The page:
9. Delivery of 150 taster days and events and activities where 1,000 people will learn about their local heritage.
  10. 65 local people formally trained, gaining accreditation through OCN and City & Guilds qualifications (plus one, two-year apprentice position).

Projects +

The National Lottery Heritage Fund scheme delivered 35 projects under four programmes, all working towards the four aims / themes of the scheme.

Although each of these projects have been allocated under a particular programme, each project will have multiple outcomes, spanning across various scheme themes. We also developed a number of reserve projects for delivery if current projects became unachievable or if we secured additional funding.

The projects have been developed in close collaboration with partners and the local community.

Click on the titles below to see an overview of some of the programmes and projects that TVWLP delivered:

Creating and Restoring Built and Natural Heritage

Increasing Community Participation

Providing Training and Skills

Access and Learning

Transition and Legacy of the TVWLP +

Legacy projects are projects that have been continued after the completion of the TVWLPS National Lottery Heritage funding ended in 2018. These projects will continue to be delivered over the coming years and contribute to our Vision for the future:

“By 2030, the Tame Valley Wetlands will be a high quality, well-known and valued landscape, rich in wildlife, beauty and culture for all to enjoy.”

Between 2018 and 2030, the TVWLP will ensure a strong legacy for the HLF-funded Landscape Partnership Scheme and create a sustainable long-term future for the Partnership, working together to deliver projects categorised under four key themes:

  • Theme A – Delivering landscape-scale connectivity and habitat creation and management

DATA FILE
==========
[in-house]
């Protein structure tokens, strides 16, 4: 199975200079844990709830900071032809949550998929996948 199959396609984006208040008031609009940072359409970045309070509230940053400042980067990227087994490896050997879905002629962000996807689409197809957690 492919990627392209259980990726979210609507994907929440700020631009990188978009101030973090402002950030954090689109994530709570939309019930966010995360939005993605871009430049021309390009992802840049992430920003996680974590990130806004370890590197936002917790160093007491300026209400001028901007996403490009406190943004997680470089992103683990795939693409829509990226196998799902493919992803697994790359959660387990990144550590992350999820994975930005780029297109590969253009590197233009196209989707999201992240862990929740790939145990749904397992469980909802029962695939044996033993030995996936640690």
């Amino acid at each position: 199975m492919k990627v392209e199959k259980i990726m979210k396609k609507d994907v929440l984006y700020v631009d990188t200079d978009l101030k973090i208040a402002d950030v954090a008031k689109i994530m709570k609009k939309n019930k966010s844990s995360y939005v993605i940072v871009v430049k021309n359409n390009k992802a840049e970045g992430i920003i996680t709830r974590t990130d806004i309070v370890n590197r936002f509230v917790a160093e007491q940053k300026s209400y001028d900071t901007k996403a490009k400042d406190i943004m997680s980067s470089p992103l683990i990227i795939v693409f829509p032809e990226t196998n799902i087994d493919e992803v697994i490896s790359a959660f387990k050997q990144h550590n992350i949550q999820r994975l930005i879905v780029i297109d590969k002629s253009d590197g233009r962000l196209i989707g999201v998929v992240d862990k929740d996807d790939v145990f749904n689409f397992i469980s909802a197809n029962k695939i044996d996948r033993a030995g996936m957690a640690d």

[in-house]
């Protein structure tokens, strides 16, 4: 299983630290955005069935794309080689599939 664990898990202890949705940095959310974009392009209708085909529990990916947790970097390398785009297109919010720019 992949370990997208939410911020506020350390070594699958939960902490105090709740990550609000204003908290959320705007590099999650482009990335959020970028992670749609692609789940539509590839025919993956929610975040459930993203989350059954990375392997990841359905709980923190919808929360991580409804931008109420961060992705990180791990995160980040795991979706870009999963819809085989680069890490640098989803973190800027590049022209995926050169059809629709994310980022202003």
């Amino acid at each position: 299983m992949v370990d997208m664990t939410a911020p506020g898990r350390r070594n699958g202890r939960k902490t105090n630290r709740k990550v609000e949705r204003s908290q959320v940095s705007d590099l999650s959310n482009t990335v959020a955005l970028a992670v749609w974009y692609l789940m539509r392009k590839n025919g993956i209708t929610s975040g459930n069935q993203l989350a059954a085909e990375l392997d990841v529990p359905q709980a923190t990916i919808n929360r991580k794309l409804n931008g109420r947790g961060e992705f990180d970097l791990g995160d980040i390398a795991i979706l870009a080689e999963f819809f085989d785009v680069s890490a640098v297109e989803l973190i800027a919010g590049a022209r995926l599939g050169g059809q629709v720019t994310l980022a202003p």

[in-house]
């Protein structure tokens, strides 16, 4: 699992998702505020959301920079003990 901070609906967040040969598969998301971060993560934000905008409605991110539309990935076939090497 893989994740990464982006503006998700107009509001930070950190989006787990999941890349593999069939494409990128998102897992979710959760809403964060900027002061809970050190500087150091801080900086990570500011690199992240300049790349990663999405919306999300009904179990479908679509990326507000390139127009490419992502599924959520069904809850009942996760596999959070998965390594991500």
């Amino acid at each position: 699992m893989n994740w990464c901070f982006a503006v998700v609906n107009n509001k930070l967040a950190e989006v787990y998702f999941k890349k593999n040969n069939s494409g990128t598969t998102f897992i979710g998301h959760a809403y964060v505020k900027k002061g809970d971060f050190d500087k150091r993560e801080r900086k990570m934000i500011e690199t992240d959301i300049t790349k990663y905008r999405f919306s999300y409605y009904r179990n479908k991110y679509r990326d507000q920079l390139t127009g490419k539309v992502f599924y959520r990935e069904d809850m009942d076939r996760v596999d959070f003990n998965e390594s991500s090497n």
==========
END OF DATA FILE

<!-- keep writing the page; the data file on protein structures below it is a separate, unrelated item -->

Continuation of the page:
• Theme B – Maximising opportunities from strategic planning and development
  • Theme C – Community engagement and ownership
  • Theme D – Tourism: marketing and destination development

We will continue our TameForce volunteer opportunities and school education engagement programmes. We have also carried out more delivery works towards enhancing the landscape and heritage around the Tame Valley Wetlands.

Reprofiling the River Cole

The re-profiling of the River Cole, located upstream of the River Tame in North Solihull, is an important project aiming to enhance the biodiversity and aesthetics of the river. Working alongside Solihull Metropolitan Borough Council and the Environment Agency, with support from our National Lottery Heritage Fund (NLHF), the project will make the River Cole better for both wildlife and people visiting the area.

Read more about reprofiling the River Cole

Renovating Lea Ford Cottage

Lea Ford Cottage is an ancient c17th Tudor farm worker’s cottage originally located near the small village of Lea Marston. Through around 10 generations, for almost three hundred years, the building remained virtually unchanged. The cottage was then moved to the walled garden at Hams Hall Environmental Centre.

One of TVW’s recent projects, funded through our National Lottery Heritage Fund (NLHF) Landscape Partnership, has been to restore the cottage to near its original state so that it can be used by visitors for educational purposes, such as to provide an inspiring learning space for school groups. 

Read more about Lea Ford Cottage restoration

Landscape Conservation Action Plan +

You can find out more about the landscape and the scheme by downloading the following (low-res) sections of the main scheme document – the Landscape Conservation Action Plan (LCAP):

TVWLPS Final Review +

If you are interested in reading the final review of the TVWLPS Evaluation Report (October 2019), please see the documents in downladable PDF form below.